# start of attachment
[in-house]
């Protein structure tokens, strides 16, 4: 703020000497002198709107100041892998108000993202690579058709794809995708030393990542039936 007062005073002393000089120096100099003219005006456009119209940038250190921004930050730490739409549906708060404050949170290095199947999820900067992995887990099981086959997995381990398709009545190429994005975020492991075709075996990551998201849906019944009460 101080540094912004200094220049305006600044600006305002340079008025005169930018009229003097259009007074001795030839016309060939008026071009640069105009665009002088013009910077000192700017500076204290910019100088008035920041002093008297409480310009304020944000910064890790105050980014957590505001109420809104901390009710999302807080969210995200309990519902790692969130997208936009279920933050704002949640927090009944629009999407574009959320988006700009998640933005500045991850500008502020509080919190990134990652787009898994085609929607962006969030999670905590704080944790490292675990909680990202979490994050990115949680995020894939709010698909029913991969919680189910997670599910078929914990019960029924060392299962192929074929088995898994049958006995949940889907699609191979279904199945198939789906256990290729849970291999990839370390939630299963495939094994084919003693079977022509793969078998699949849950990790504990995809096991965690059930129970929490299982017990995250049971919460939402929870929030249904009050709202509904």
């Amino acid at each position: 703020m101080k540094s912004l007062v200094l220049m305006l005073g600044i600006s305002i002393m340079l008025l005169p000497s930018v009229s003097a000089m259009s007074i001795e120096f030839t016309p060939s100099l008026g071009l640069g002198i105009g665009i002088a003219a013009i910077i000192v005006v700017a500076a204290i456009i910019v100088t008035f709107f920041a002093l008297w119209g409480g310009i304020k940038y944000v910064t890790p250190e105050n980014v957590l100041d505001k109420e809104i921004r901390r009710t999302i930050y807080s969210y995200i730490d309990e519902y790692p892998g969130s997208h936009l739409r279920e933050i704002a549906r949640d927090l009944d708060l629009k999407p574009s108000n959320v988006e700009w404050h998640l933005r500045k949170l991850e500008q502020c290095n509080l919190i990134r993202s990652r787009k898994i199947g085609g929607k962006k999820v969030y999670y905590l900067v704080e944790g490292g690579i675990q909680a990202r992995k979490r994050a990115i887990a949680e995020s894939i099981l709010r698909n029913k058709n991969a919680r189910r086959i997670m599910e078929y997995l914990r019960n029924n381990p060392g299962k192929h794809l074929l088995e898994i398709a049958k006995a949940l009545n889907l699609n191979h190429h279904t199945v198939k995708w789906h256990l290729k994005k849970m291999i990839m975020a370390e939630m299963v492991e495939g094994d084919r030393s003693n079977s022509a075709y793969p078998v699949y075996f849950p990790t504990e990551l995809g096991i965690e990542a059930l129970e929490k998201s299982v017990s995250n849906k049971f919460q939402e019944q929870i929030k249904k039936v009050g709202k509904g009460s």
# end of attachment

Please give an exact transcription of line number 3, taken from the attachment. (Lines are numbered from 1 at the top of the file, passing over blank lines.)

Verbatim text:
């Amino acid at each position: 703020m101080k540094s912004l007062v200094l220049m305006l005073g600044i600006s305002i002393m340079l008025l005169p000497s930018v009229s003097a000089m259009s007074i001795e120096f030839t016309p060939s100099l008026g071009l640069g002198i105009g665009i002088a003219a013009i910077i000192v005006v700017a500076a204290i456009i910019v100088t008035f709107f920041a002093l008297w119209g409480g310009i304020k940038y944000v910064t890790p250190e105050n980014v957590l100041d505001k109420e809104i921004r901390r009710t999302i930050y807080s969210y995200i730490d309990e519902y790692p892998g969130s997208h936009l739409r279920e933050i704002a549906r949640d927090l009944d708060l629009k999407p574009s108000n959320v988006e700009w404050h998640l933005r500045k949170l991850e500008q502020c290095n509080l919190i990134r993202s990652r787009k898994i199947g085609g929607k962006k999820v969030y999670y905590l900067v704080e944790g490292g690579i675990q909680a990202r992995k979490r994050a990115i887990a949680e995020s894939i099981l709010r698909n029913k058709n991969a919680r189910r086959i997670m599910e078929y997995l914990r019960n029924n381990p060392g299962k192929h794809l074929l088995e898994i398709a049958k006995a949940l009545n889907l699609n191979h190429h279904t199945v198939k995708w789906h256990l290729k994005k849970m291999i990839m975020a370390e939630m299963v492991e495939g094994d084919r030393s003693n079977s022509a075709y793969p078998v699949y075996f849950p990790t504990e990551l995809g096991i965690e990542a059930l129970e929490k998201s299982v017990s995250n849906k049971f919460q939402e019944q929870i929030k249904k039936v009050g709202k509904g009460s």